LEED v4 is the newest update to the LEED rating system, the next step in the continuous improvement cycle meant to drive innovation, expand reach and increase technical rigor. The LEED v4 ballot is currently open to USGBC members who registered to vote through the end of June.
Paladino is voting to approve.
Our leadership team believes LEED remains the most effective leverage point in the high performance real estate space, and we have been longtime strategic collaborators in the improvement process. This includes serving as technical editor and author for the LEED v4 Reference Guides.
LEED v4 is more comprehensive, advancing technically and asking for new documentation. Given these challenges, you might wonder why we are voting to approve.
The answer is one word: performance!
The new system creates stronger links between building performance metrics and LEED credits to help ensure the intent of the credit is met:
- Gone are credits that were only about checking a box (the “empty bike rack” problem)
- Gone are requirements that don’t lead to reduced emissions, water, and consumption
- Credits that honestly push us towards a more sustainable future – they’re in there
But if you are looking for more details on our yes vote, keep reading for our top four reasons:
1. LEED v4 is about results, not levels: More than any other version, LEED v4 asks owners and design teams to focus on performance they want to create, not the certification level they want to achieve. More rigorous requirements and performance metrics means it may not be possible to achieve the same level of certification with the same project budget. This conundrum will lead owners to instead question what outcome they want: greater energy performance? Improved operations? A healthier workforce? By determining desired outcomes rather than mandating a base certification level, owners will be able to select credits that align with their values and achieve more meaningful results.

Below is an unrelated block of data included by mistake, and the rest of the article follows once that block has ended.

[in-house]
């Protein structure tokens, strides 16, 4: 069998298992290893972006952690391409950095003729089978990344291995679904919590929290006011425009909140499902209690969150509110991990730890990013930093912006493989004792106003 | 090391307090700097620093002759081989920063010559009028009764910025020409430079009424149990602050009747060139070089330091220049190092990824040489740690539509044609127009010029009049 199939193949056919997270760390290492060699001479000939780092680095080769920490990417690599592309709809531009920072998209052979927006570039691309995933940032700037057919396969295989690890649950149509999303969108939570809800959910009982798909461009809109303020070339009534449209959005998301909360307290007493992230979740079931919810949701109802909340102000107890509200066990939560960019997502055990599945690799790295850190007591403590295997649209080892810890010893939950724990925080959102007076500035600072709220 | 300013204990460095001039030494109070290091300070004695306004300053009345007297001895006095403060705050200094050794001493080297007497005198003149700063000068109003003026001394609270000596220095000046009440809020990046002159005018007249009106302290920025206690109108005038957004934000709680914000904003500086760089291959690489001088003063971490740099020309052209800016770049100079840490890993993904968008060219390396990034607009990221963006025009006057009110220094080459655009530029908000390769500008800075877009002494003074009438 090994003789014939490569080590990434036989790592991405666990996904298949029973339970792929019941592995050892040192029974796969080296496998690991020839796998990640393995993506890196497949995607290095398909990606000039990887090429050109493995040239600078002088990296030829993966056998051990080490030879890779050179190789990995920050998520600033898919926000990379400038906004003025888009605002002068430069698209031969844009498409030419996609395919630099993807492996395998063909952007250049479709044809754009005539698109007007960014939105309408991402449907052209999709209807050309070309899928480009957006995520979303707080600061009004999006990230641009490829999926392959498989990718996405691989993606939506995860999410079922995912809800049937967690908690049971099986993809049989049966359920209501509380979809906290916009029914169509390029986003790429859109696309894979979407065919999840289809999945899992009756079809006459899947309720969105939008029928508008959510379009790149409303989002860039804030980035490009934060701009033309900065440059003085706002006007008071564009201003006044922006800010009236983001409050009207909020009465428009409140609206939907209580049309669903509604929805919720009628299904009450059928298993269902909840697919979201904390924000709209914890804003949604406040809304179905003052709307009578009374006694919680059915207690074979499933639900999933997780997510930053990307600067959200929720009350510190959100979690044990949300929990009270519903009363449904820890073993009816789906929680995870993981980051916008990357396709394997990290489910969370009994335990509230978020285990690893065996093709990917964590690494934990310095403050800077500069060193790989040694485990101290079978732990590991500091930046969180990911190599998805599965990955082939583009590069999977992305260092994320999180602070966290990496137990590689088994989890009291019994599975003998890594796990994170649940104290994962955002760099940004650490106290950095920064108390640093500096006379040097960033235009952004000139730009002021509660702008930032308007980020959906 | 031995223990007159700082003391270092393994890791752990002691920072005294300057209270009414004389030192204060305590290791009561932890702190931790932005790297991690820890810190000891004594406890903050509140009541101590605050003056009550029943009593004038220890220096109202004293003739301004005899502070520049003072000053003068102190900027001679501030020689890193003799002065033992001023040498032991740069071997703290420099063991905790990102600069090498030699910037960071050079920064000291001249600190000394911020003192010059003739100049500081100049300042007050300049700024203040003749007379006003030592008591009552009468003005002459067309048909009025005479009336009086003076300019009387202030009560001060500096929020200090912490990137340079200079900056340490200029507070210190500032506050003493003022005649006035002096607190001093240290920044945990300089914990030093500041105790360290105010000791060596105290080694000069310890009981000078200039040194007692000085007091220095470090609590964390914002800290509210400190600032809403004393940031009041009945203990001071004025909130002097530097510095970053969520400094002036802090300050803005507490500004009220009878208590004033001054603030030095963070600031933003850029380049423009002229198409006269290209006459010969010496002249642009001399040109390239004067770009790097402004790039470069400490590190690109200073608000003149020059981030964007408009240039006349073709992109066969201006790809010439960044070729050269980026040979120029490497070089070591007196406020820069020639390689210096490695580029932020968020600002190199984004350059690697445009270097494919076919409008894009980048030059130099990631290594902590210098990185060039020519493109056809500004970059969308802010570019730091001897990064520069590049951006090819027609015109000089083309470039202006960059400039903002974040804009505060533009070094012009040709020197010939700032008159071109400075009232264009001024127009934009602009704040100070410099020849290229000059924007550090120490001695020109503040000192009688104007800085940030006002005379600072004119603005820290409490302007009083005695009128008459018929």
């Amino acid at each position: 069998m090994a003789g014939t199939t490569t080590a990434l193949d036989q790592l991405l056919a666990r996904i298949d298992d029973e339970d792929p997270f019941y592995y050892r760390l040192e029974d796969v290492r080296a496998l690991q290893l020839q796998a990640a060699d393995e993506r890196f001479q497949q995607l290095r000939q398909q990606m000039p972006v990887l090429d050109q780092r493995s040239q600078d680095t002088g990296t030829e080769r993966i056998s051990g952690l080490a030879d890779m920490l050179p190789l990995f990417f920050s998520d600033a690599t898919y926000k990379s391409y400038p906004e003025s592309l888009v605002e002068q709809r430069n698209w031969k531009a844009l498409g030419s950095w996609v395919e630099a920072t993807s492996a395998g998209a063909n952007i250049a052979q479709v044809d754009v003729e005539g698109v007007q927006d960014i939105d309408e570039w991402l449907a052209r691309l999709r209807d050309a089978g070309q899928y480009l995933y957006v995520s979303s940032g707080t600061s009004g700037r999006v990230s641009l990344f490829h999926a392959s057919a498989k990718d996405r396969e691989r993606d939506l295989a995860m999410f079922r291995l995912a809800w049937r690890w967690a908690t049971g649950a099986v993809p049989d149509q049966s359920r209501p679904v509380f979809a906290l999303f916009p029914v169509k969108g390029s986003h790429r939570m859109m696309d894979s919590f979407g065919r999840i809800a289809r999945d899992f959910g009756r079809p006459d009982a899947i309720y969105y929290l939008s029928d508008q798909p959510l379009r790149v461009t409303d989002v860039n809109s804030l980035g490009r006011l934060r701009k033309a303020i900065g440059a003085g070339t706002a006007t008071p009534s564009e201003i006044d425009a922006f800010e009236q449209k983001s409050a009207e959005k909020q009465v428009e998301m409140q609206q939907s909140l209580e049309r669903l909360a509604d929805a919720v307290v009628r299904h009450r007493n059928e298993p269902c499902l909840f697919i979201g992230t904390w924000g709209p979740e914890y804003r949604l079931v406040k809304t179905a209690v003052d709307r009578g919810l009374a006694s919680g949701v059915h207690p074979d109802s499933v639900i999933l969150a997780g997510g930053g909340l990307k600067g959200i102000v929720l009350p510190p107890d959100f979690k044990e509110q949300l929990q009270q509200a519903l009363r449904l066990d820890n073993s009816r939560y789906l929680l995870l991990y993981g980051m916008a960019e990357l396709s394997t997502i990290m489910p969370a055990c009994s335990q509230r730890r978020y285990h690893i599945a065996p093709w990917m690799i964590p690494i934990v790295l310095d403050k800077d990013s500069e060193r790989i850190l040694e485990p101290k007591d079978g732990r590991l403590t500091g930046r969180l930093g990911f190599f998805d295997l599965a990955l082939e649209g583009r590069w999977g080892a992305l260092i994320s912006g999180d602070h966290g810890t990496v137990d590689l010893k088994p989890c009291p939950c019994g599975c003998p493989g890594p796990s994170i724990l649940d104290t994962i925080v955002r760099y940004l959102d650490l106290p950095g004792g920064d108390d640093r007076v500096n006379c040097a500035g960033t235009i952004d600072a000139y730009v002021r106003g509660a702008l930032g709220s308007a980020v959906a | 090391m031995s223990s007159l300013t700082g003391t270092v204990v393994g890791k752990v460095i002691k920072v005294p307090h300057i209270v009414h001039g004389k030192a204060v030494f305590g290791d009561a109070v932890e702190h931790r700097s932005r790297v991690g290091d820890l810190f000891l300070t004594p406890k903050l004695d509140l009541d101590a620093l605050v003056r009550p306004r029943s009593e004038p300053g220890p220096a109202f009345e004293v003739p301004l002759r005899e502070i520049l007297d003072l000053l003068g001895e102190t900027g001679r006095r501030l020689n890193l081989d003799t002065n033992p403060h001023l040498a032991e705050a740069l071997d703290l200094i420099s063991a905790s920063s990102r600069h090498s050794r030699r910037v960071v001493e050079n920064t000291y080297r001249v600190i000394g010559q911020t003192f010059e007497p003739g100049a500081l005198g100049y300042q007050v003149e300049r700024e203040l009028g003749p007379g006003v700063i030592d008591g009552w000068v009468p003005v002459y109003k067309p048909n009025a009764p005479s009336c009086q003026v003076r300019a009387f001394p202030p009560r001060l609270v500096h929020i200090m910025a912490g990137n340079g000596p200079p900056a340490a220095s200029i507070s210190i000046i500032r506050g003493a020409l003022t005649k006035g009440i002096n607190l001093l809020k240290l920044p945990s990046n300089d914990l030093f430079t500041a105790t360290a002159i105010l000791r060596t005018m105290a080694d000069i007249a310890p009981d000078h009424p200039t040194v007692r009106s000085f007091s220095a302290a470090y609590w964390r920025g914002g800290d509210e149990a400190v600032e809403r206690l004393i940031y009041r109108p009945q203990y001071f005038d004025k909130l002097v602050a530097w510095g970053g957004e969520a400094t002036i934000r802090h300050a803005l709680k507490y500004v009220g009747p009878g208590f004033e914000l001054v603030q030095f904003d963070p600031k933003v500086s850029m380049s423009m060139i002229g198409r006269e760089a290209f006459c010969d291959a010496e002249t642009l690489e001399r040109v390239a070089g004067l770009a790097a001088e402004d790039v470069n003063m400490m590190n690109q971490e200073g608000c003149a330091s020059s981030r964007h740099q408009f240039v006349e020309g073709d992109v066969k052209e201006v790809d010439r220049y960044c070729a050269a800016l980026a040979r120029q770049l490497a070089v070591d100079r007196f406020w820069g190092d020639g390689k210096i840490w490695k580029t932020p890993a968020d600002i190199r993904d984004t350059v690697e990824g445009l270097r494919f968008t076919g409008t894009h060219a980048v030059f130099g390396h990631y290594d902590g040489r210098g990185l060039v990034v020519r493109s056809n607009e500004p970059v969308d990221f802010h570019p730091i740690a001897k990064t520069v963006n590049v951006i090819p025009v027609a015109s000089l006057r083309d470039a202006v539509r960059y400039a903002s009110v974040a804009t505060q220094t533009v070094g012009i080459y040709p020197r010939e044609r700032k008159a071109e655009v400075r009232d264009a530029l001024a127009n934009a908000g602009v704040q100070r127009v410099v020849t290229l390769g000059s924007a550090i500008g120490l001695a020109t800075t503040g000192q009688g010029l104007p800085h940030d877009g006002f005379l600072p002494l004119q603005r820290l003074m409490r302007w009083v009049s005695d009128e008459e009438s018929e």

2. LEED v4 is fair; no one gets a free pass: This version of LEED puts the onus to change on all of us; no one escapes. If you are an architect, it asks you to change the way you design. If you are a contractor, it asks you to document your actions more closely. If you are an engineer, it asks you to model more consistently. If you are a manufacturer, it asks you to disclose what’s in your product. If you are an owner, it asks you to align green building features to your value set. And if you are a high performance green building consultant, like me, it asks you to focus on outcomes and not certification levels. A sustainable tomorrow requires us all to change; simply refreshing LEED 2009 would not have pushed us far enough.
3. LEEDv4 certification will lead to reporting excellence: Owners are now faced with more reporting requirements (see the SEC), are being asked to report more, or want to report performance themselves (see GRI). Now that each credit means something (i.e. there is a performance metric attached), and the USGBC acts as the third party reviewer, LEED v4 can directly link to reporting. Owners will be able to prove sustainable operations by using the performance metrics in LEED v4 and reap the benefits of a validated report.
4. LEED is the standard; no others come close: As I read through the debates in Congress, online, and within USGBC committees, it’s clear to me that LEED is driving the industry conversation on sustainability. Can you think of a single other organization or rating system that has as broad a stakeholder group, crosses all silos within the building industry, or gets attacked more by environmental, trade associations, and governments? LEED is the focal point of the green building debate, which helps makes the program stronger, more robust, more transparent, and more meaningful than any other framework, period.
It’s time to end the debate on LEED v4 and move onto using it; we will vote to approve LEED v4 by June 30.
Brad Pease AIA, LEED® AP BD+C is the leader of Paladino’s Signature Buildings Practice. Brad recently spoke to EDC Magazine about LEED v4; “Moving Green Forward with LEED v4.”